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Dow Selected for UCLA Mathematics Program

Dow Selected for UCLA Mathematics Program

Assistant Professor Invited to Participate in Institute for Pure and Applied Mathematics Big Data Program

Buffalo, New York - April 25, 2018 - Keiko Dow, PhD, assistant professor of mathematics at D’Youville, has been accepted into the highly-selective Institute for Pure and Applied Mathematics (IPAM) and will take part in its long program entitled Science at Extreme Scales: Where Big Data Meets Large-Scale Computing. The mission of IPAM is to advance the integration of mathematics within other fields of scientific inquiry.

Founded in 2000, the Institute for Pure and Applied Mathematics is an entity funded by the National Science Foundation and located in the heart of the University of California, Los Angeles (UCLA) campus. Dow will be in residence at UCLA from September 14 through December 14.

“I am very excited to have this opportunity to be learning something new, especially since it is about ‘big data,’ which is one of the most talked about topics in mathematics today,” said Dow.

At the heart of IPAM’s mission is encouraging the careers of women and minority mathematicians and scientists. It was at the Society for Advancement of Chicanos/Hispanics and Native Americans in Science: The National Diversity in STEM Conference in 2017 where Dow first learned of IPAM and the upcoming big data long program.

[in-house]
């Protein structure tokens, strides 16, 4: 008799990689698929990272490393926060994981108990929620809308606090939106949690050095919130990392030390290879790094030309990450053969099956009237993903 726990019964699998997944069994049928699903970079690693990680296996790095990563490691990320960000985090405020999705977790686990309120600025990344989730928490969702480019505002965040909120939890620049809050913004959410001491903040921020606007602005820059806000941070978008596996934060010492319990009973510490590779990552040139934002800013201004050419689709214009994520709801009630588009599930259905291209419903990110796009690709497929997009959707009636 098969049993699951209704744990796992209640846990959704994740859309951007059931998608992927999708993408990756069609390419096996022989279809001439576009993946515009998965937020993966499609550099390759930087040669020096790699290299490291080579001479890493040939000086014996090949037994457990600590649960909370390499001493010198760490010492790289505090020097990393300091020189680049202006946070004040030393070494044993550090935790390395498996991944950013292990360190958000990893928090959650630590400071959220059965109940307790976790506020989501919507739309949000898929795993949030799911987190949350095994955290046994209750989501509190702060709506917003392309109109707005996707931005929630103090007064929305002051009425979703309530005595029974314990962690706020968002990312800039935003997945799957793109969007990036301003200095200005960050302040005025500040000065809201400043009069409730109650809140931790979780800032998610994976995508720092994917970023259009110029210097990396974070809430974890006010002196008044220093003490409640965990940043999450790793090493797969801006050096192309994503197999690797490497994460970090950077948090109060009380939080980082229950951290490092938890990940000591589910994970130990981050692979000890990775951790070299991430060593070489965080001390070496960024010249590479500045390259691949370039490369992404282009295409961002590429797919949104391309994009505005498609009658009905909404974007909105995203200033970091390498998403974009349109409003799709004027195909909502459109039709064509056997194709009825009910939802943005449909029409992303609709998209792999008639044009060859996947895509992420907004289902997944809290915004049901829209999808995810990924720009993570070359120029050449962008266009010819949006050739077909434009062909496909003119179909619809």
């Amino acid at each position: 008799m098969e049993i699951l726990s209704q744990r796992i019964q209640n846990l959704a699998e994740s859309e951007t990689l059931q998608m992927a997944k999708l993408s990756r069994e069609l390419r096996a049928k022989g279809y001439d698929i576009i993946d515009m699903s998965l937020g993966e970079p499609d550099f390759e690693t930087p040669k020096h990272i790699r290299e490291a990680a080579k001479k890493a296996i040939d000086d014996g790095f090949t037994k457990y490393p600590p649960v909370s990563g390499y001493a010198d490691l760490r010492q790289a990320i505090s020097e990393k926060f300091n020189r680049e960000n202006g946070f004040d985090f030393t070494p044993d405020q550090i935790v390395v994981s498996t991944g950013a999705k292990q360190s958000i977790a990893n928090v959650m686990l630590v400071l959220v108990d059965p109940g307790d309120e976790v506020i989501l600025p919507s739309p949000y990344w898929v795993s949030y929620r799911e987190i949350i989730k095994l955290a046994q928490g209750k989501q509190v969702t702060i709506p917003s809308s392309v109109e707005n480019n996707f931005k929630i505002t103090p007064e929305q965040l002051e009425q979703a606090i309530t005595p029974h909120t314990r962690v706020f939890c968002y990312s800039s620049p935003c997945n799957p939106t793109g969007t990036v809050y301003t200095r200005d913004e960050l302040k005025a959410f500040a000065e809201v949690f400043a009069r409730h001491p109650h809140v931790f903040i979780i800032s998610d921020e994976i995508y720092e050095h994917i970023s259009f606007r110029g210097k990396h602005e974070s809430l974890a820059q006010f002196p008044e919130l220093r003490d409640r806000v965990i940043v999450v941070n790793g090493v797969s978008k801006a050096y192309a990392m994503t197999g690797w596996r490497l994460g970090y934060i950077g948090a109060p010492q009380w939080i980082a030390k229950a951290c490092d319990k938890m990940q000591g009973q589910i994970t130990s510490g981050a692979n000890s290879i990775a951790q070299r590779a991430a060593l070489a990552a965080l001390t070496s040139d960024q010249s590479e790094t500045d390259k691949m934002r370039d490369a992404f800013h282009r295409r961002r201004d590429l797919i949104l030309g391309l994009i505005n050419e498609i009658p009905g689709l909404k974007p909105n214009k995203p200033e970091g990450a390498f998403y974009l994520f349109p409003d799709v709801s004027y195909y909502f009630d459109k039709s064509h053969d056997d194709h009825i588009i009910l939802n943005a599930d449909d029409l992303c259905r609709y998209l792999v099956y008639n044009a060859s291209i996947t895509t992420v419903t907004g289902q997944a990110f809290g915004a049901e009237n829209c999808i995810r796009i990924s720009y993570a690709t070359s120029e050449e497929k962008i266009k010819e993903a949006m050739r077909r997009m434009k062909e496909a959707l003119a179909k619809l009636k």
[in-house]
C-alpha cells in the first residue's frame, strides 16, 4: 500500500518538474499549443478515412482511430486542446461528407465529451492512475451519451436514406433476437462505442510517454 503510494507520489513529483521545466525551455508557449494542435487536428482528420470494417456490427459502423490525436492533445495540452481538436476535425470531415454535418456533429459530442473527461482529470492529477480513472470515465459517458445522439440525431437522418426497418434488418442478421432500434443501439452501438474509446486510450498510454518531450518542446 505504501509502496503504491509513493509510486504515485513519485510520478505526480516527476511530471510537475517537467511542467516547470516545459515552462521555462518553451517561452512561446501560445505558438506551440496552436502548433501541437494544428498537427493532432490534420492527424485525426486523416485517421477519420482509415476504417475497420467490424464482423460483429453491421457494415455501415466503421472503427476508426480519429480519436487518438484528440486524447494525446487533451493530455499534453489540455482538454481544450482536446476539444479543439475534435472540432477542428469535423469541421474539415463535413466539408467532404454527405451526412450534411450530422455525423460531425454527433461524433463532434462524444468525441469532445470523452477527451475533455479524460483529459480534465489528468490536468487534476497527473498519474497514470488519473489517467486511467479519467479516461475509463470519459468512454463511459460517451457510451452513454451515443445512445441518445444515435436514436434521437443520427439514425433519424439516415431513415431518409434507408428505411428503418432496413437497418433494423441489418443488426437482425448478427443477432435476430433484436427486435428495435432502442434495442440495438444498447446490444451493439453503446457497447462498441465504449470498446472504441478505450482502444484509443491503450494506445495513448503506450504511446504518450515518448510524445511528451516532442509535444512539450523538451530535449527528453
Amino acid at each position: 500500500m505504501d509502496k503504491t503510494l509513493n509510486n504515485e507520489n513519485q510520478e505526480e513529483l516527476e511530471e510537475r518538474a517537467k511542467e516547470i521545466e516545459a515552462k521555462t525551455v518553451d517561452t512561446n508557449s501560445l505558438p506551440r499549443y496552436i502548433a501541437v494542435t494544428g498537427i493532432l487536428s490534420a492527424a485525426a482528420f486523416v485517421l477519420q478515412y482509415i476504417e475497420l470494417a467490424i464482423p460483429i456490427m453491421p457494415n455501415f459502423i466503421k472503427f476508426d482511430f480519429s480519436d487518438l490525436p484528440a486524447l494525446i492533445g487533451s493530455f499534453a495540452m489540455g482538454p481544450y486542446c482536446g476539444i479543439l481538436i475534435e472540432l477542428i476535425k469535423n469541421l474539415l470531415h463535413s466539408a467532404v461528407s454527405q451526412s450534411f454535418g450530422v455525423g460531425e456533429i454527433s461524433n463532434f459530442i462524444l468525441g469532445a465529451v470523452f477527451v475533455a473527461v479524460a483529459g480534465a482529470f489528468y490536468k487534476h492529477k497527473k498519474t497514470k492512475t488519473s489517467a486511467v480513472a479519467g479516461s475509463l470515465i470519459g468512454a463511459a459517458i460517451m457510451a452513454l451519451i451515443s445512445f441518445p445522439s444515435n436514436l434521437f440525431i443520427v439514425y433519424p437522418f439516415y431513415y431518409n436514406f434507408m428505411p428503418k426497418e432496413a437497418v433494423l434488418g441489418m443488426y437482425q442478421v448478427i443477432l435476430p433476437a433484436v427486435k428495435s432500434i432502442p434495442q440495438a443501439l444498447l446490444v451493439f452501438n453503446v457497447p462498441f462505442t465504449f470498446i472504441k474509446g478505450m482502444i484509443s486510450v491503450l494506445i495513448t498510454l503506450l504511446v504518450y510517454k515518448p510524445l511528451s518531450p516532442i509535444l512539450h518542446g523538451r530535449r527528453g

“I spoke with one of the presenters after his talk on big data and he informed me about the big data long program this fall and I applied right away,” added Dow. “It’s rare to encounter something this exciting at a conference, and believe me I have attended a lot of conferences.”

Dow attending the program comes at just the right time for the Biology and Mathematics Department, as they are in the midst of developing a bachelor of science degree in Data Science.

“Along with her extensive expertise, having Dr. Dow acquire this advanced training is especially valuable to D’Youville,” says Jeremiah Davie, PhD, associate chair of biology and mathematics. “We’ll be able to connect our students to the burgeoning job market for data scientists.”

“We are incredibly proud of Dr. Dow for being named a fellow in the IPAM program,” said President Lorrie Clemo. “The selection process is extremely competitive and applicants must meet rigorous selection criteria to become part of this dedicated community of STEM scholars.”

Clemo believes that Dow’s experience at IPAM sets D’Youville up for success. “I’m looking forward to the success that will crystalize once Dr. Dow brings back to D’Youville the power of her skills and determination stimulated by the experience to inspire more girls and women around her to pursue scientific careers and to help us close the gender gap in STEM.”

Like IPAM, D’Youville is committed to encouraging women and girls in STEM fields through acts like hosting Girls Who Code. Originally a collaborative project by faculty in the biology, anatomy, education, public health, and psychology departments, Girls who Code originally started as a D’Youville student club. Following pre-planned curriculum from the Girls Who Code organization, the club is open to girls in grades K-12 and meets every Wednesday from 2:30 – 3:30 PM.

“I’m hoping to make data analytics more accessible to everyone,” said Dow. “Data analytics has a powerful ability to find invisible patterns which can help people make optimal decisions. Currently we offer a bachelor of science mathematics with an applied concentration in analytics, as well as an analytics minor. I’m looking forward to incorporating some of what I learn this fall into our curriculum.”


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